January 24, 2013, 2:07 pm
On the first day of Christmas break I got an e-mail from the dean’s office. Not a mass e-mail, one just to me. Terror, panic, irrational butterflies.
It was fine, of course. A student had contested her grade. This was my first such experience in more than a decade. The dean outlined the student’s reasoning and asked if I was willing to work on a resolution.
After I realized that I wasn’t in trouble, I read through the e-mail a few more times.
I had worked extensively with the student in question over the course of the semester, and hoped she’d be able to pull off a passing grade. A virtual zero on the final examination dashed those hopes. I felt for her and wasn’t even annoyed by the course of action she was taking.
I responded to my dean that I was willing to work with her and the student, and I explained the reason for the failing grade. I worried that I sounded defensive, …
December 6, 2012, 2:55 pm
Comments here and elsewhere on The Chronicle’s pages indicate that some people are tired of hearing about contingent-faculty issues. I’m sorry for those readers—how frustrating to not have everything geared toward your needs. Imagine how those of us off the tenure track feel when virtually all content about higher education speaks to a reality that we aren’t experiencing.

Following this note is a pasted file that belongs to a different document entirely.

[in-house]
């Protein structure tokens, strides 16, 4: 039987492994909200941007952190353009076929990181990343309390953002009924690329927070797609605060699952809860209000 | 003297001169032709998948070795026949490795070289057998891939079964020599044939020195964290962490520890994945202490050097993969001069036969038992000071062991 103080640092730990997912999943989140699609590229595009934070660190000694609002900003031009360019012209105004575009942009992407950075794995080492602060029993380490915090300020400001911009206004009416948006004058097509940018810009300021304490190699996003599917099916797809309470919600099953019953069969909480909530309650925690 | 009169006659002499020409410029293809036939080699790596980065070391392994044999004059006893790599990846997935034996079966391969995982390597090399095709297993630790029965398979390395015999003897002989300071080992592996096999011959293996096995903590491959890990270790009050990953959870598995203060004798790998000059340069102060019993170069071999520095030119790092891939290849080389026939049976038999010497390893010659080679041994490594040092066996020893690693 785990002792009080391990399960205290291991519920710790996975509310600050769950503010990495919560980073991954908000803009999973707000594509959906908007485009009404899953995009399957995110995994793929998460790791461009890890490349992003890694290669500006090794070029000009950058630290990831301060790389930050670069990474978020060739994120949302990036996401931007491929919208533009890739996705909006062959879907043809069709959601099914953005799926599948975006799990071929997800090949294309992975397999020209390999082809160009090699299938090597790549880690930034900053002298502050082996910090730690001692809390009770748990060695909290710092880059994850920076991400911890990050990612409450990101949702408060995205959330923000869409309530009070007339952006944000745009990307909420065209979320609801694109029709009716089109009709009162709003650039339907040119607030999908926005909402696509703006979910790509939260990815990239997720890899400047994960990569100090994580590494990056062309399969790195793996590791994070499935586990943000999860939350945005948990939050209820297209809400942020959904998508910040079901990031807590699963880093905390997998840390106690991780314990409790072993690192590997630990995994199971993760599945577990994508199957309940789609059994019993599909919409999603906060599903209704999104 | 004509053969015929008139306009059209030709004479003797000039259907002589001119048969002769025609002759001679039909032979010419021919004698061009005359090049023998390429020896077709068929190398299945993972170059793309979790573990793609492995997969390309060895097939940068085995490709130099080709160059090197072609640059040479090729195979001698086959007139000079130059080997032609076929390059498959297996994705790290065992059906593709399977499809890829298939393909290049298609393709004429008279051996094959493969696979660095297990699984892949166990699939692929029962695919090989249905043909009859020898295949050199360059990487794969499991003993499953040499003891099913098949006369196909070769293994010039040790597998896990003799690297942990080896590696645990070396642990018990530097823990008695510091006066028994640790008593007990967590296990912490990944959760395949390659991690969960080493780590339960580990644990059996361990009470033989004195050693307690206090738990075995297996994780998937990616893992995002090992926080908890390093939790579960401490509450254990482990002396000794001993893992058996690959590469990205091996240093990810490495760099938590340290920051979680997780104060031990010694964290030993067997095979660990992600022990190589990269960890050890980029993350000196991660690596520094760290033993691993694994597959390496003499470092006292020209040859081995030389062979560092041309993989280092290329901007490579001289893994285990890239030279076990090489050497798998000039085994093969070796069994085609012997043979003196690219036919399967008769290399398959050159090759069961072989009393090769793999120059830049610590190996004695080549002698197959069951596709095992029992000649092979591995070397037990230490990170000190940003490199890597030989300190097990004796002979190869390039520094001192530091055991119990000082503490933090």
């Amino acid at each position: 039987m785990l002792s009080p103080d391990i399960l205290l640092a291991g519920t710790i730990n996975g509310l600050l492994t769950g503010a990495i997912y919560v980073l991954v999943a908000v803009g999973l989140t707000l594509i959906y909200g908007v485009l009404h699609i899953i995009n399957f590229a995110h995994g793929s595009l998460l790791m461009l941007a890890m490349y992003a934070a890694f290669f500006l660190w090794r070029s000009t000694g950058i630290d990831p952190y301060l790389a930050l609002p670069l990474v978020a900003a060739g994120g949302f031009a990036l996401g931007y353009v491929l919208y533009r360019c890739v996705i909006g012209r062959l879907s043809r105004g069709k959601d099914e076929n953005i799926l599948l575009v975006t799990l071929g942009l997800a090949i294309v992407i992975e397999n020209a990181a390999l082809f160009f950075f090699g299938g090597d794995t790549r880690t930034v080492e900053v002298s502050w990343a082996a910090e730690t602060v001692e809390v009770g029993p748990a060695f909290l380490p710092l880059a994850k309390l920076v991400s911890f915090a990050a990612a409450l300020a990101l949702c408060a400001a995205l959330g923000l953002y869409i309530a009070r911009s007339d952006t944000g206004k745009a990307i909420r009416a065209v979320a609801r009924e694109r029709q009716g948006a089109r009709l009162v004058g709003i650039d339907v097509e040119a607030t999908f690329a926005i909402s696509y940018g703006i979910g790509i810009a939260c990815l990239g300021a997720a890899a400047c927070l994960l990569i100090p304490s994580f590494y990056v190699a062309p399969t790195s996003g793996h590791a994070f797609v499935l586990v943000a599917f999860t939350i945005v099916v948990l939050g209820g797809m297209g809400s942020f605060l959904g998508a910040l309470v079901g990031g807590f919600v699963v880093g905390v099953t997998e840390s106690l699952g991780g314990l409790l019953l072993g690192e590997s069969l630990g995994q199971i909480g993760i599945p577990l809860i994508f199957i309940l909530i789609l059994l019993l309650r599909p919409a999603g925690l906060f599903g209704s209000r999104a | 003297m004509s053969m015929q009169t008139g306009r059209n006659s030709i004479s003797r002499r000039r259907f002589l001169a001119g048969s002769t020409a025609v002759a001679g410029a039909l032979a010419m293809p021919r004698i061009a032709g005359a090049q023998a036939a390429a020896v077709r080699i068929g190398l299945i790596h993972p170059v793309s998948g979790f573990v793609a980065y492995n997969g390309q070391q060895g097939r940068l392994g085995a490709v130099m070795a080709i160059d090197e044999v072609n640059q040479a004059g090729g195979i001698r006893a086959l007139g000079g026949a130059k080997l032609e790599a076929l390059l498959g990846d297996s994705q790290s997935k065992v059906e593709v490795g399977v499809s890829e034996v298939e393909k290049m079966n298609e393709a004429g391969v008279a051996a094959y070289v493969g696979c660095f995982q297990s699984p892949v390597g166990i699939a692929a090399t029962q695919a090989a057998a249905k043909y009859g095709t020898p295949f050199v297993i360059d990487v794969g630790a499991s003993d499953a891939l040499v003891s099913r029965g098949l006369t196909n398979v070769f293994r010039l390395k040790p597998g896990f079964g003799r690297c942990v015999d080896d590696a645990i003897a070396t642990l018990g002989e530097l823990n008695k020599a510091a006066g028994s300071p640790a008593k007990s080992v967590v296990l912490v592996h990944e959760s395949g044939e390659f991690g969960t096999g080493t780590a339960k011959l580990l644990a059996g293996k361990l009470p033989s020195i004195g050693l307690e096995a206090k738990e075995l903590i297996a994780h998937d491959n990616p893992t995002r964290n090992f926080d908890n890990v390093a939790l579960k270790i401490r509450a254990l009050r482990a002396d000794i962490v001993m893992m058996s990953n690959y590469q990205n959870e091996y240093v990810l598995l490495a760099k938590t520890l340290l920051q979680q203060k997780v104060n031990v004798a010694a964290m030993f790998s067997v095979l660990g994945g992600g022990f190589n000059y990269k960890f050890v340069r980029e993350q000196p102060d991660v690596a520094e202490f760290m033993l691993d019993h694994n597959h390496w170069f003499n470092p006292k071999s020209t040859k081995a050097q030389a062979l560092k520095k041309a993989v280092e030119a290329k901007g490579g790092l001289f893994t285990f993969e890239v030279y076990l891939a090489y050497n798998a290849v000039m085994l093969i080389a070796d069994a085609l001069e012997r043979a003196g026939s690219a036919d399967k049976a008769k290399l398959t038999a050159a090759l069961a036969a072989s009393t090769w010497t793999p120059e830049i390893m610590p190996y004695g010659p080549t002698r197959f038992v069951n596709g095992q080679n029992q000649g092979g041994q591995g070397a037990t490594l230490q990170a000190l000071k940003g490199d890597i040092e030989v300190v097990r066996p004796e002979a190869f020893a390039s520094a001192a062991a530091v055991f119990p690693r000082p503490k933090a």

I recently applied for and received a grant to attend a national conference. The funds, from the National Council of Teachers of English, won’t pay for all my expenses, but do cover a nice chunk. The Professional Equity Project serves “to support the concerns of part-time and adjunct faculty, such as improving working conditions and promoting the scholarship of teaching.”
Funding opportunities for adjuncts are few and far between, though some colleges offer small professional-development grants. With limited…